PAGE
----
POLITICS
09/21/2018 08:10 pm ET

Sexual Assault Groups Stop Work With Senators Over Treatment Of Christine Blasey Ford

“Your actions and comments in the past week have taken us back 25 years," a coalition of advocates wrote the Senate Judiciary Committee.
Advocates for survivors of sexual violence are suspending their work with the Senate Judiciary Committee to protest how senat
Joshua Roberts/Reuters
Advocates for survivors of sexual violence are suspending their work with the Senate Judiciary Committee to protest how senators are reacting to Christine Blasey Ford's allegations against Supreme Court nominee Brett Kavanaugh.

For two years, a task force of national sexual assault and domestic violence groups has been working behind the scenes with the Senate Judiciary Committee to reauthorize the Violence Against Women Act, which expires this year.

Now the National Task Force to End Sexual and Domestic Violence is suspending negotiations with the committee over its treatment of Christine Blasey Ford, the psychology professor who says Supreme Court nominee Brett Kavanaugh sexually assaulted her when they were teens.

In the days since Blasey came forward with her claims, a number of prominent Republicans have lined up behind Kavanaugh.

Sen. Orrin Hatch (R-Utah) called Kavanaugh a “good man,” and said senators should judge his character today. Sen. Bob Corker (R-Tenn.) expressed sympathy for Kavanaugh, saying he couldn’t “imagine the horror of being accused of something like this.” On Friday, Senate Majority Leader Mitch McConnell reassured Republicans that Kavanaugh will be confirmed ― even though Blasey has not yet testified about her allegations. “Don’t get rattled by all of this,” he said. “We’re going to plow right through it and do our job.”

Blasey is currently negotiating the conditions under which she will testify before the Senate Judiciary Committee. In a letter to the committee on Friday, members of the National Task Force to End Sexual and Domestic Violence admonished senators for failing to treat Blasey with respect, saying lawmakers’ actions and comments have set the clock back on responding to sexual violence.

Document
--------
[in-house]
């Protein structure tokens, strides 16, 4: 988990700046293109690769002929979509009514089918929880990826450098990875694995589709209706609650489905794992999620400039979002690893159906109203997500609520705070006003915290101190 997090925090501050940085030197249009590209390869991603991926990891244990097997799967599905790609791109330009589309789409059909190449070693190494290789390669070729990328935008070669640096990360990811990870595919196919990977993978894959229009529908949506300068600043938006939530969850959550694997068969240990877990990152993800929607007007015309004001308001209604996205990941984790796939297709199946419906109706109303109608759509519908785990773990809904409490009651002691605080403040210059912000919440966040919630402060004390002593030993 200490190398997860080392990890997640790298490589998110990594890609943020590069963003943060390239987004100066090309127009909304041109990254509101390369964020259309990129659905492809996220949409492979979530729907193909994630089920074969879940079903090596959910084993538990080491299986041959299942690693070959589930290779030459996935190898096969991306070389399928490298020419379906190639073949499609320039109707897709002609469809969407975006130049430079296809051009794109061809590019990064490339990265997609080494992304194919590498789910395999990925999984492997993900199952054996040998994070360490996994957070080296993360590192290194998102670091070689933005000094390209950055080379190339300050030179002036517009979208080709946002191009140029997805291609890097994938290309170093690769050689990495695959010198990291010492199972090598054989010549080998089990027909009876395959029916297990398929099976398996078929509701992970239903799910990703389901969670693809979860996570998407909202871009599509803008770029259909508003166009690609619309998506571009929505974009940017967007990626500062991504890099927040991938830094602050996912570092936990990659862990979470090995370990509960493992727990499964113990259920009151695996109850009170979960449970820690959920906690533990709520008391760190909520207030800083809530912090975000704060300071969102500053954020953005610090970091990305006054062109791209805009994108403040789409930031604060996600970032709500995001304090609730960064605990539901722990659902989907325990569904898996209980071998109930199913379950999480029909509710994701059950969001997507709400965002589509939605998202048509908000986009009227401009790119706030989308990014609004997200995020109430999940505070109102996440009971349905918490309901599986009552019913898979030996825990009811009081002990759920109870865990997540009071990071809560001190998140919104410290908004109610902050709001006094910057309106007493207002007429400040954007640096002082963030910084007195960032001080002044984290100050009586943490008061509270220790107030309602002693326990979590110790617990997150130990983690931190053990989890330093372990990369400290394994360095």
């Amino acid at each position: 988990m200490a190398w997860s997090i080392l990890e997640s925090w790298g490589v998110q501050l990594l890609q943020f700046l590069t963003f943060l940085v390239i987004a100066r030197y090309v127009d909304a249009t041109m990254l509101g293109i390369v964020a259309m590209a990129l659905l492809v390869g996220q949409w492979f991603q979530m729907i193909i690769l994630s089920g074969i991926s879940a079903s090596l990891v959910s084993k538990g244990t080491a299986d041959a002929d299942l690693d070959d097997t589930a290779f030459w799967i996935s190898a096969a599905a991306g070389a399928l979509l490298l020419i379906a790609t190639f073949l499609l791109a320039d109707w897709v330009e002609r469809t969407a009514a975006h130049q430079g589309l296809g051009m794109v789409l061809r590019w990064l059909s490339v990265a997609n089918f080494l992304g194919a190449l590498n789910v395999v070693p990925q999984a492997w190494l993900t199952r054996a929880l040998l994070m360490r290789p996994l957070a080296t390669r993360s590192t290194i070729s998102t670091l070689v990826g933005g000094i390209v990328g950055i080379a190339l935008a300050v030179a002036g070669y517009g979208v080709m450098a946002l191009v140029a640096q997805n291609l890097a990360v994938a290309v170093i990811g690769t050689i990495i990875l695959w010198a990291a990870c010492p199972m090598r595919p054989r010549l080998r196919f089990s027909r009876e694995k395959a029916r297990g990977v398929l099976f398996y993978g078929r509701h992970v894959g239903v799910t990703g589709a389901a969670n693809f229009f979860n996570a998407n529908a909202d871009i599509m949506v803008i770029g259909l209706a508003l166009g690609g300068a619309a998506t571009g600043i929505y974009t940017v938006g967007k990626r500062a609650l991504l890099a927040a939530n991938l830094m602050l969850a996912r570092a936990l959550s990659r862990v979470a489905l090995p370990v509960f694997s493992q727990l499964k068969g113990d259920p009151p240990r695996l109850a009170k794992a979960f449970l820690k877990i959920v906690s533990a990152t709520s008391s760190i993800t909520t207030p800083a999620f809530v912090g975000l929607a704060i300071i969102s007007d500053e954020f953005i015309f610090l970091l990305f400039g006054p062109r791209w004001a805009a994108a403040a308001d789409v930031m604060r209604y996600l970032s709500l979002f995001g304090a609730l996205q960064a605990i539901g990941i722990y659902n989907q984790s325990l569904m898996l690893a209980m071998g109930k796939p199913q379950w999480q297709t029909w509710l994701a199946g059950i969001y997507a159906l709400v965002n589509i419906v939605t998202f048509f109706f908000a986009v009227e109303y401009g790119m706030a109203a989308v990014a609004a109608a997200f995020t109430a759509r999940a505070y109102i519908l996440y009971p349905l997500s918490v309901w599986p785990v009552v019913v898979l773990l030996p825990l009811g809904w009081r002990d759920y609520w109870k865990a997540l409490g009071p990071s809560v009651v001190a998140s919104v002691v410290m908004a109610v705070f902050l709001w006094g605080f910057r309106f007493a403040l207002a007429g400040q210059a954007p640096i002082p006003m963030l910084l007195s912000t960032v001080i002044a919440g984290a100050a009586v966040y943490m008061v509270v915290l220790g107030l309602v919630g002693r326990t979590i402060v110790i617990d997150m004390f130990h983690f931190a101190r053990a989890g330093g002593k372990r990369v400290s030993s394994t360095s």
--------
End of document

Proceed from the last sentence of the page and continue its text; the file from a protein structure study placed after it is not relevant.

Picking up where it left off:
“Your actions and comments in the past week have taken us back 25 years, as if VAWA never existed, as if all of the hard-won, evidence-based, best practices we have invested in as a nation were for naught. How can Congress legislate a coordinated community response for the nation, yet fail to live up to its own mandate?” the letter asks.

Elsewhere, the letter notes: “If the committee is not willing to engage in a process that upholds the dignity and safety of a person who has come forward to report that she was a victim of sexual assault, then they cannot pretend to care about the reauthorization of VAWA.”  

The Violence Against Women Act — which directs the national response to crimes of domestic violence, sexual assault, dating violence and stalking — was set to expire at the end of September, but was extended through Dec. 7 under a stopgap spending bill. A bill to enhance and extend the law for another five years, introduced by Rep. Sheila Jackson Lee (D-Texas), has not been taken up by either house of Congress.

“There’s an enormous amount of frustration on the part of sexual assault experts who have spent endless hours with judiciary committee staff,” said Kim Gandy, president of the National Network to End Domestic Violence, one of the groups in the task force. “They are outraged at the behavior of senators publicly treating a survivor of sexual assault in this manner. We’ve expended all this time trying to work with them, and this is where we end up?”

The National Task Force to End Sexual and Domestic Violence called on Congress to enlist the advice of experts on how to engage in trauma-informed questioning prior to the hearing and called for a full FBI investigation before Blasey testifies.

“Survivors across the country are watching and paying attention,” said Teri Poore, policy director with the National Alliance to End Sexual Violence, another group in the task force. “This is not a moment to make a misstep.”

CONVERSATIONS